BY: John Davies, Cold Climate Housing Research Center
Energy Focus: Fairbanks Daily News-Miner August 21st, 2008, Section A3
Is your head swimming with all the talk about energy costs, weatherization, and energy rebates? Are you looking for a good, comprehensive source of information that explains the basics of energy use in your home and what steps you can take to save energy? If so, I recommend the Consumer Guide to Home Energy Savings published by New Society Publishers for the American Council for an Energy-Efficient Economy (ACEEE).
You can use this guide in a number of different ways to help save energy. It will help you (1) consider ways to reduce your heating bills, for example by improving insulation levels or replacing windows, (2) evaluate whether replacing existing appliances such as refrigerators and electric hot water heaters can help save on your electric bill, (3) reduce energy use by operating existing appliances more wisely— such as maintaining the temperature of refrigerators and freezers at optimal levels and using the dishwasher’s energy saver setting, (4) decide whether you can reduce your energy costs by replacing major systems such as your boiler or furnace, (5) understand and evaluate the recommendations that an energy rater may have made for your house, and (6) calculate reductions in your carbon footprint from all of the steps you choose to take.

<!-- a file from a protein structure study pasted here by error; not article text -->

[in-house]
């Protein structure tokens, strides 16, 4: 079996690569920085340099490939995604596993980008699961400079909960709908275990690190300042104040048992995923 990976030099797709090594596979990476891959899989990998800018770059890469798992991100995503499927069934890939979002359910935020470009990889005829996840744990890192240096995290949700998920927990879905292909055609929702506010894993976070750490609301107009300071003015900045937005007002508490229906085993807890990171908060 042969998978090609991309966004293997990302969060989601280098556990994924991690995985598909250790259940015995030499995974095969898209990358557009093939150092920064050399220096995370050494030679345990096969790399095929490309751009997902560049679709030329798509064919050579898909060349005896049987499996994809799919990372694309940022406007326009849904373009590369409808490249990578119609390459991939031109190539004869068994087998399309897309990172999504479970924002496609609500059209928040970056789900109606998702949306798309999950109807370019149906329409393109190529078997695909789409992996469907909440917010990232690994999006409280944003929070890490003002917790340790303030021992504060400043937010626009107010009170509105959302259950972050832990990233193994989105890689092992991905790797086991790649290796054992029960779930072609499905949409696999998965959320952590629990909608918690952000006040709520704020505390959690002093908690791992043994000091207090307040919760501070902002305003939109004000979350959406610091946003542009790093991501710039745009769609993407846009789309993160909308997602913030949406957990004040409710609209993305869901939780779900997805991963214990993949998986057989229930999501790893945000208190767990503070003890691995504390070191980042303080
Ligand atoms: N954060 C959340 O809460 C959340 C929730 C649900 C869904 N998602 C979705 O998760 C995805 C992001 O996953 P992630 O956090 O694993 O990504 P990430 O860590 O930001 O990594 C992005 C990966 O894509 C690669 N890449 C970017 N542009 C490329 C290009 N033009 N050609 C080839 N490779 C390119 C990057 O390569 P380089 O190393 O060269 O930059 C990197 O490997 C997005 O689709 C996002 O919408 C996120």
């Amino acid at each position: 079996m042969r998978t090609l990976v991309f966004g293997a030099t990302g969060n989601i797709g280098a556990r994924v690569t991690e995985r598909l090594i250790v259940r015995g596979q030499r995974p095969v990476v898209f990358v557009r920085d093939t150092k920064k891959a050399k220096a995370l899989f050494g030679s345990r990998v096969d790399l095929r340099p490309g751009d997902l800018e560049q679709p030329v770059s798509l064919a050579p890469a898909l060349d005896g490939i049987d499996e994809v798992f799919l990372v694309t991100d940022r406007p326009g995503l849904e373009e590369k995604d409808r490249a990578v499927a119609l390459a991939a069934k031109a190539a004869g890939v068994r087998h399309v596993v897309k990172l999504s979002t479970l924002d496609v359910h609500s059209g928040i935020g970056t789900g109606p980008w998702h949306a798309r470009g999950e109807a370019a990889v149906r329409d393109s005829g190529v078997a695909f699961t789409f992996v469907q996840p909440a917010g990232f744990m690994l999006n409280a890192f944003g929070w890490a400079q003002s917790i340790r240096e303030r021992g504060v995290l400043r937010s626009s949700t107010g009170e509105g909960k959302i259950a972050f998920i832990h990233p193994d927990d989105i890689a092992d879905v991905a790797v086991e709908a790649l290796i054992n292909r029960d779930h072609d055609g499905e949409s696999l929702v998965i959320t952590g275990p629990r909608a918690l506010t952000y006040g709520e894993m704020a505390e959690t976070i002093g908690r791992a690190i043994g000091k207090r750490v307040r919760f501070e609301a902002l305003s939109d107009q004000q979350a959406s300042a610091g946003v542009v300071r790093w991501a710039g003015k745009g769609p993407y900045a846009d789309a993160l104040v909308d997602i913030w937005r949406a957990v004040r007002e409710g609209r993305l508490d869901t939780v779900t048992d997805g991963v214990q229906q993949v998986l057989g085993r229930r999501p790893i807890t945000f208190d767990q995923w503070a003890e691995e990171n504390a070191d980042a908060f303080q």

The book begins with a general discussion of the environmental impacts of energy use (and waste) in our homes and the monetary savings possible by reducing these impacts. The authors then present individual chapters on the building envelope (insulation, caulking, windows, and doors), ventilation, heating and cooling systems, water heating, food storage and cooking, dishwashing, laundry, lighting, home electronics, and other energy uses in the home. Each of these chapters has good introductions to how the different systems in our houses work, specific measures that we can take to improve or replace them, and many pointers to other sources of information.
The guide is brimming with informative tables and helpful illustrations. One of the best is the Home Energy Checklist for Action – this is a “best seller” available for free at the PORTAL (Portal on Retrofits, Training and Loans, located on Driveway Street, across from the old train station). The checklist gives some ideas of simple things that you can do today, this week, this month, and this year.
You can reference the guide at the Builder’s Resource Library in the Cold Climate Housing Research Center located at 1000 Fairbanks Street. The 9th edition of the Consumer Guide to Home Energy Savings by Jennifer Thorne Amann, Alex Wilson, and Katie Ackerly is also available for purchase ($10 – $18) from the Alaska Building Science Network, Amazon Books, American Council for an Energy-Efficient Economy, Gulliver’s Books, and New Society Publishers.
John Davies is Research Director at the Cold Climate Housing Research Center (CCHRC). Visit CCHRC online at www.cchrc.org or call 457-3454 for more information.